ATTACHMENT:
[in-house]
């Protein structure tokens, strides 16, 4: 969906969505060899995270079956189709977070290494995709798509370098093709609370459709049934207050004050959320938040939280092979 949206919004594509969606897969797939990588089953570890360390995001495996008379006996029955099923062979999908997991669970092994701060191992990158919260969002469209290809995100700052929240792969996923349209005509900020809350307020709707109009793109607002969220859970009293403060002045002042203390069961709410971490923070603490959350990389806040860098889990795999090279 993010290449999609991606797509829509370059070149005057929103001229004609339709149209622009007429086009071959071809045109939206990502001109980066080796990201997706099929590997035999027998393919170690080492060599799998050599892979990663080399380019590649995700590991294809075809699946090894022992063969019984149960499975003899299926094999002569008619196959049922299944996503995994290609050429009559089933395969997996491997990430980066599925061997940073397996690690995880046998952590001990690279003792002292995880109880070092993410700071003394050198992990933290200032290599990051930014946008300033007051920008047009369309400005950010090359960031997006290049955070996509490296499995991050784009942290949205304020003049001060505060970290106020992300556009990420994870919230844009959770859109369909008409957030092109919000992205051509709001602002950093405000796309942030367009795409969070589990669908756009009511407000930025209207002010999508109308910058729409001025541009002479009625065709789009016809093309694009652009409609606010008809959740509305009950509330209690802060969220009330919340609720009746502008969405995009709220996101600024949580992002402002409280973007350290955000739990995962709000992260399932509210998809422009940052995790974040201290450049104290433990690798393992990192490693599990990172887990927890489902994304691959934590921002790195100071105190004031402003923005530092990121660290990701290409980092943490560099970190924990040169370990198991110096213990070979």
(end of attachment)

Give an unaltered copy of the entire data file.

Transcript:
[in-house]
């Protein structure tokens, strides 16, 4: 969906969505060899995270079956189709977070290494995709798509370098093709609370459709049934207050004050959320938040939280092979 949206919004594509969606897969797939990588089953570890360390995001495996008379006996029955099923062979999908997991669970092994701060191992990158919260969002469209290809995100700052929240792969996923349209005509900020809350307020709707109009793109607002969220859970009293403060002045002042203390069961709410971490923070603490959350990389806040860098889990795999090279 993010290449999609991606797509829509370059070149005057929103001229004609339709149209622009007429086009071959071809045109939206990502001109980066080796990201997706099929590997035999027998393919170690080492060599799998050599892979990663080399380019590649995700590991294809075809699946090894022992063969019984149960499975003899299926094999002569008619196959049922299944996503995994290609050429009559089933395969997996491997990430980066599925061997940073397996690690995880046998952590001990690279003792002292995880109880070092993410700071003394050198992990933290200032290599990051930014946008300033007051920008047009369309400005950010090359960031997006290049955070996509490296499995991050784009942290949205304020003049001060505060970290106020992300556009990420994870919230844009959770859109369909008409957030092109919000992205051509709001602002950093405000796309942030367009795409969070589990669908756009009511407000930025209207002010999508109308910058729409001025541009002479009625065709789009016809093309694009652009409609606010008809959740509305009950509330209690802060969220009330919340609720009746502008969405995009709220996101600024949580992002402002409280973007350290955000739990995962709000992260399932509210998809422009940052995790974040201290450049104290433990690798393992990192490693599990990172887990927890489902994304691959934590921002790195100071105190004031402003923005530092990121660290990701290409980092943490560099970190924990040169370990198991110096213990070979």